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Sunday, August 25 2019 @ 09:05 pm EDT

Person killed after electrical explosion at Cambridge building

Safety & Security CAMBRIDGE, Mass. -- One person is dead following an electrical explosion and fire at a 17-story office building in Cambridge. N-Star says the victim is Kevin Fidalgo, 28, who had worked for the company since 2000. Another N-Star worker was taken to Massachusetts General Hospital after the explosion, which occurred shortly before 11 a.m. while the men were doing maintenance work in the basement. Christopher Carey is being treated for smoke inhalation. Cambridge Fire Chief Gerald Reardon says the fire sent "thick, acrid smoke" into stairwells of the MIT-owned building. Reardon says nearly 100 people were evaluated at the scene with at least 30 taken to area hospitals. Many inhaled smoke in the stairwells while trying to evacuate. MGH reported 14 people in fair condition. Occupants of the building reported a harrowing and chaotic scene after the first fire alarms went off. Some workers had to be rescued over ladders by firefighters. Others reportedly broke windows to get ventilation. A hotel across the street from the building became a temporary treatment site for the injured.

Editor's Comments: This is exactly the kind of situation the High Rise Escape System is designed to deal with. Maintenance workers are doing something in the basement of the building and there is an explosion and fire. Thick smoke fills the stairways. Smoke and fire detectors activate and people in the building try to get out, but they can't because the stairways are effectively blocked by the smoke. There were 100 people who were affected by the smoke, and 30 of them were taken to the hospital. When people start breaking windows in an office building for ventilation they are desperate for air. Rescuing people down fire ladders works but it's slow and dangerous. If there was just one of our systems in that building everyone could have been evacuated safely, quickly, and easily without having to exit through the smoke filled stairways.

Workers describe chaotic and harrowing scene CAMBRIDGE, Mass. -- One worker at a Kendall Square office building describes today's fire and evacuation as one of the most frightening experiences of her life. Kristen Collins runs a public-relations firm on the fifth floor of the 17-story building. Collins says the staff was about to begin its holiday party when the fire alarm rang and an announcement was made over the intercom about an emergency in the building. Collins and others made their way to a stairwell, only to be confronted after about two floors with thick black smoke. In the chaos and panic that ensued, Collins retreated to the fourth floor. At that point, someone found a door that led to the parking garage, and Collins and the others made their way out. The fire was blamed on an electrical explosion in the basement. One person died and dozens of people were treated for smoke inhalation.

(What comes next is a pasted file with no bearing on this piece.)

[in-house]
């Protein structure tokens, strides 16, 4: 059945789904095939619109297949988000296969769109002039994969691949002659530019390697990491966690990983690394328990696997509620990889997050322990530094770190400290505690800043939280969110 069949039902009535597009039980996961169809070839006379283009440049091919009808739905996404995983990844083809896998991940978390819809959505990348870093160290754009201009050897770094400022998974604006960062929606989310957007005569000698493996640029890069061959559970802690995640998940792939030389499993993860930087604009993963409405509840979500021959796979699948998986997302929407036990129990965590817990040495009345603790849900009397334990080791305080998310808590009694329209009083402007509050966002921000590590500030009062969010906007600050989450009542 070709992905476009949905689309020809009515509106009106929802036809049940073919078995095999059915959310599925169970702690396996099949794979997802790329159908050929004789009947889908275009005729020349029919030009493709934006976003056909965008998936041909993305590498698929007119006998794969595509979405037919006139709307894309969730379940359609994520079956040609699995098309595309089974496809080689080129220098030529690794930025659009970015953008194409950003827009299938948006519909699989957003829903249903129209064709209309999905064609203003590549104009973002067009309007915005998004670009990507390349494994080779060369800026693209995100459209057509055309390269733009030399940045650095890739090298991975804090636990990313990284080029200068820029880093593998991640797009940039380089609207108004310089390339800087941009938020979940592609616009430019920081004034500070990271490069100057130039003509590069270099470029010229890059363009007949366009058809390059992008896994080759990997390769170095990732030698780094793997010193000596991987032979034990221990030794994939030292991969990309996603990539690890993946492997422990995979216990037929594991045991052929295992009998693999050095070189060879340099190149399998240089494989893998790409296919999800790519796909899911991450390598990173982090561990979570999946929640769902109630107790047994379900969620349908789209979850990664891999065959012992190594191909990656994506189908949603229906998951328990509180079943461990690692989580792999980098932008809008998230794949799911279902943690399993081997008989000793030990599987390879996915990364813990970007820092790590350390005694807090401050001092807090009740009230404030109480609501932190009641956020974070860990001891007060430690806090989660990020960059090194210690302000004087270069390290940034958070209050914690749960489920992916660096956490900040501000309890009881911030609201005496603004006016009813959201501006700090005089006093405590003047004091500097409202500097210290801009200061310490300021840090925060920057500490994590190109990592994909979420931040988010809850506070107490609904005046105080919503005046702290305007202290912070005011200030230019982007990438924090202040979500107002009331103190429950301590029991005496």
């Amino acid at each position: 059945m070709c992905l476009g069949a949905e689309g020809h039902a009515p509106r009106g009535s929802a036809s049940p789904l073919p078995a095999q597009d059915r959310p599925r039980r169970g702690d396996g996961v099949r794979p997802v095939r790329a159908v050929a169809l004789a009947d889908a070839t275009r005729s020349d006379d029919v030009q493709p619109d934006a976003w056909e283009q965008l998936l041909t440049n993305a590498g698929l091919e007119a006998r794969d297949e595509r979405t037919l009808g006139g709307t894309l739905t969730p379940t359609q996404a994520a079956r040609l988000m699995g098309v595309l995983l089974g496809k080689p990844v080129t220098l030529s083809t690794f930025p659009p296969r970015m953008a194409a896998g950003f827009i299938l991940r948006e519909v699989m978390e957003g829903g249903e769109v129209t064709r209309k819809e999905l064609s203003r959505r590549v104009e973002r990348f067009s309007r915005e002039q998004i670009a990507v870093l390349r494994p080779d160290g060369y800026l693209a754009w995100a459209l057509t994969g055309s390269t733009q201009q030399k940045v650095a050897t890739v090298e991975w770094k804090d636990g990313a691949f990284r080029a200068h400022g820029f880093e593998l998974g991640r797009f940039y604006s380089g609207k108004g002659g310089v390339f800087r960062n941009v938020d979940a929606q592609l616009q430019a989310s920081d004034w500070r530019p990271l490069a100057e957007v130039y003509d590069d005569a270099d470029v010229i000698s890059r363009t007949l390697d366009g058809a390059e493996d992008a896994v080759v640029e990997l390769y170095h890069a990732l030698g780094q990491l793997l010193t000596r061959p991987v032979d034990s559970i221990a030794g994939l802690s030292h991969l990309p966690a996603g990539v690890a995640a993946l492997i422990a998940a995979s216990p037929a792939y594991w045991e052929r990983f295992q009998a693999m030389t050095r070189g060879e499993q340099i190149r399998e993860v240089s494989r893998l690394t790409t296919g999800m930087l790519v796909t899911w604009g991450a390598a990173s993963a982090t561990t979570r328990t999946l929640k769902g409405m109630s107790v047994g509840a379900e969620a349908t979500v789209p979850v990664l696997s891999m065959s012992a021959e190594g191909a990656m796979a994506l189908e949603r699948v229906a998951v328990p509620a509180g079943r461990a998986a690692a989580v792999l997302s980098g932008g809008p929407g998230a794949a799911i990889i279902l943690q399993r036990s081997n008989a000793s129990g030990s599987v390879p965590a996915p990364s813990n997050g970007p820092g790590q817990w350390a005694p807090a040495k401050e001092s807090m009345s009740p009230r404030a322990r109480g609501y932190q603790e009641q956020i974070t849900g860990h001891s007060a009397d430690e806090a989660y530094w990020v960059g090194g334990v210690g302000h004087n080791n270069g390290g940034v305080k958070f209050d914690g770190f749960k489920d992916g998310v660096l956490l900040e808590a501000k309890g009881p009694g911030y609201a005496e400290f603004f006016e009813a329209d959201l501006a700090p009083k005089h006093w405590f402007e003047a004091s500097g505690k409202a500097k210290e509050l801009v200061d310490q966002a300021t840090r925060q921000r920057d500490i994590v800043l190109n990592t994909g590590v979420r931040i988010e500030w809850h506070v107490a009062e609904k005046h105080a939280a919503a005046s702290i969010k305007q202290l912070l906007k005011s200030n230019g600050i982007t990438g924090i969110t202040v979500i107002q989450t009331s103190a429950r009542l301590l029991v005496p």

Video: A doctor from the medical center that is treating the victims talks about smoke inhalation.

MIT blast kills NStar worker, Dozens treated


A woman waits for firefighters to evacuate her from a low-roofed building adjoining the 17-story office building owned by Massachusetts Institute of Technology after an explosion and fire in Cambridge yesterday. (AP PHOTO)

Suddenly, it was very, very scary, because it seemed there was going to be no way to get out.


CAMBRIDGE— An electrical explosion and fire in the basement of a 17-story office building killed a utility worker and sent dozens of people to hospitals yesterday after acrid smoke billowed into stairwells, temporarily blocking exit routes for hundreds of workers.

The explosion occurred at about 11 a.m. as two workers for the utility NStar conducted maintenance in a basement vault supplying the building’s electricity, Fire Chief Gerald Reardon said.

NStar worker Kevin Fidalgo died after being taken to Massachusetts General Hospital. The utility said Fidalgo, 28, had worked for NStar for six years.

The other NStar worker, Christopher Carey, was treated at Mass. General for smoke inhalation.

Authorities were investigating the cause of the explosion.

Most of the more than 30 people sent to hospitals tried to escape through stairwells but turned around after they were overcome by smoke, Reardon said. A total of about 100 people — including those hospitalized — were either treated at the scene for smoke inhalation or evaluated by medical workers.

None of hospitalized office workers was believed to be seriously hurt.

At the time of the explosion, about 800 people were inside the building near Kendall Square, a hub for high-technology and pharmaceutical companies neighboring the Massachusetts Institute of Technology campus. MIT owns the building.

David Clemens, a software worker with Ascent Technology Inc., said he was among dozens of workers from his upper floor who tried to leave down stairwells, only to be forced back by the thick smoke. Clemens said as he and others waited for help in an elevator lobby, interior lights flickered.

“Suddenly, it was very, very scary, because it seemed there was going to be no way to get out,” Clemens said.

After smoke cleared from the stairwells, firefighters escorted workers out the building.

Reardon said fire investigators would try to determine why smoke seeped into the building’s stairwells, which are designed to be sealed to prevent smoke from entering.

During the fire, the Longfellow Bridge, which crosses the nearby Charles River, was temporarily closed to traffic and the Kendall Square subway station was briefly closed.

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